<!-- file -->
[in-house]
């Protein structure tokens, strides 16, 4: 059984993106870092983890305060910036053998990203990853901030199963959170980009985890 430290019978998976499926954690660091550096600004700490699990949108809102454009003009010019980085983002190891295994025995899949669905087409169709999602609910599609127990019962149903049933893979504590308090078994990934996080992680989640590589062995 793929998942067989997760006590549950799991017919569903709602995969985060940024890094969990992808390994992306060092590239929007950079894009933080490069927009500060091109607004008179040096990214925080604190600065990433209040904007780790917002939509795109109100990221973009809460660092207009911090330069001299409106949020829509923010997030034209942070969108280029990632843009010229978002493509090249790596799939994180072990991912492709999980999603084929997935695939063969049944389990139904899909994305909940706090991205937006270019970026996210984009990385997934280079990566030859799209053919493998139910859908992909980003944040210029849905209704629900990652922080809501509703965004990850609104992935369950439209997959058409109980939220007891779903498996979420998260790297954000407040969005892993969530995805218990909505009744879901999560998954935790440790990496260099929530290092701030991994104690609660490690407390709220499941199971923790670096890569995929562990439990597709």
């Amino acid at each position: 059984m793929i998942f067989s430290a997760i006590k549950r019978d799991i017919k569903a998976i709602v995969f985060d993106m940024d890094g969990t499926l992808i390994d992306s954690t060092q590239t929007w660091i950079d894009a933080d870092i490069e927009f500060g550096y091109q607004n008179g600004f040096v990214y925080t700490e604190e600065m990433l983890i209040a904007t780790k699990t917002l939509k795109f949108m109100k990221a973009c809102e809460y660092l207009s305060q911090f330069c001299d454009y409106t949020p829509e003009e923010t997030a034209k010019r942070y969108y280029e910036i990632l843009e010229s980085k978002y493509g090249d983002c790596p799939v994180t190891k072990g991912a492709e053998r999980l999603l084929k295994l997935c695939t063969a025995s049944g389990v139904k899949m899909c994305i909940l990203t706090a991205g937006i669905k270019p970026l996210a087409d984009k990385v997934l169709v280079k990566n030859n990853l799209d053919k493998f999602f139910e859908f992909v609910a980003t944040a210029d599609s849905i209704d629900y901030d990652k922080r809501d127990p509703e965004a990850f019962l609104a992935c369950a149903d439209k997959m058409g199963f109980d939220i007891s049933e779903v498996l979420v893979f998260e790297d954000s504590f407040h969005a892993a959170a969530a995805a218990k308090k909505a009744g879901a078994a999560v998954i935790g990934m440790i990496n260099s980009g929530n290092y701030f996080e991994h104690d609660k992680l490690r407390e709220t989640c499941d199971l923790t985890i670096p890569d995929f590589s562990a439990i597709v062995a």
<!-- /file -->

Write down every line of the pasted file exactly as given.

[in-house]
């Protein structure tokens, strides 16, 4: 059984993106870092983890305060910036053998990203990853901030199963959170980009985890 430290019978998976499926954690660091550096600004700490699990949108809102454009003009010019980085983002190891295994025995899949669905087409169709999602609910599609127990019962149903049933893979504590308090078994990934996080992680989640590589062995 793929998942067989997760006590549950799991017919569903709602995969985060940024890094969990992808390994992306060092590239929007950079894009933080490069927009500060091109607004008179040096990214925080604190600065990433209040904007780790917002939509795109109100990221973009809460660092207009911090330069001299409106949020829509923010997030034209942070969108280029990632843009010229978002493509090249790596799939994180072990991912492709999980999603084929997935695939063969049944389990139904899909994305909940706090991205937006270019970026996210984009990385997934280079990566030859799209053919493998139910859908992909980003944040210029849905209704629900990652922080809501509703965004990850609104992935369950439209997959058409109980939220007891779903498996979420998260790297954000407040969005892993969530995805218990909505009744879901999560998954935790440790990496260099929530290092701030991994104690609660490690407390709220499941199971923790670096890569995929562990439990597709």
């Amino acid at each position: 059984m793929i998942f067989s430290a997760i006590k549950r019978d799991i017919k569903a998976i709602v995969f985060d993106m940024d890094g969990t499926l992808i390994d992306s954690t060092q590239t929007w660091i950079d894009a933080d870092i490069e927009f500060g550096y091109q607004n008179g600004f040096v990214y925080t700490e604190e600065m990433l983890i209040a904007t780790k699990t917002l939509k795109f949108m109100k990221a973009c809102e809460y660092l207009s305060q911090f330069c001299d454009y409106t949020p829509e003009e923010t997030a034209k010019r942070y969108y280029e910036i990632l843009e010229s980085k978002y493509g090249d983002c790596p799939v994180t190891k072990g991912a492709e053998r999980l999603l084929k295994l997935c695939t063969a025995s049944g389990v139904k899949m899909c994305i909940l990203t706090a991205g937006i669905k270019p970026l996210a087409d984009k990385v997934l169709v280079k990566n030859n990853l799209d053919k493998f999602f139910e859908f992909v609910a980003t944040a210029d599609s849905i209704d629900y901030d990652k922080r809501d127990p509703e965004a990850f019962l609104a992935c369950a149903d439209k997959m058409g199963f109980d939220i007891s049933e779903v498996l979420v893979f998260e790297d954000s504590f407040h969005a892993a959170a969530a995805a218990k308090k909505a009744g879901a078994a999560v998954i935790g990934m440790i990496n260099s980009g929530n290092y701030f996080e991994h104690d609660k992680l490690r407390e709220t989640c499941d199971l923790t985890i670096p890569d995929f590589s562990a439990i597709v062995a």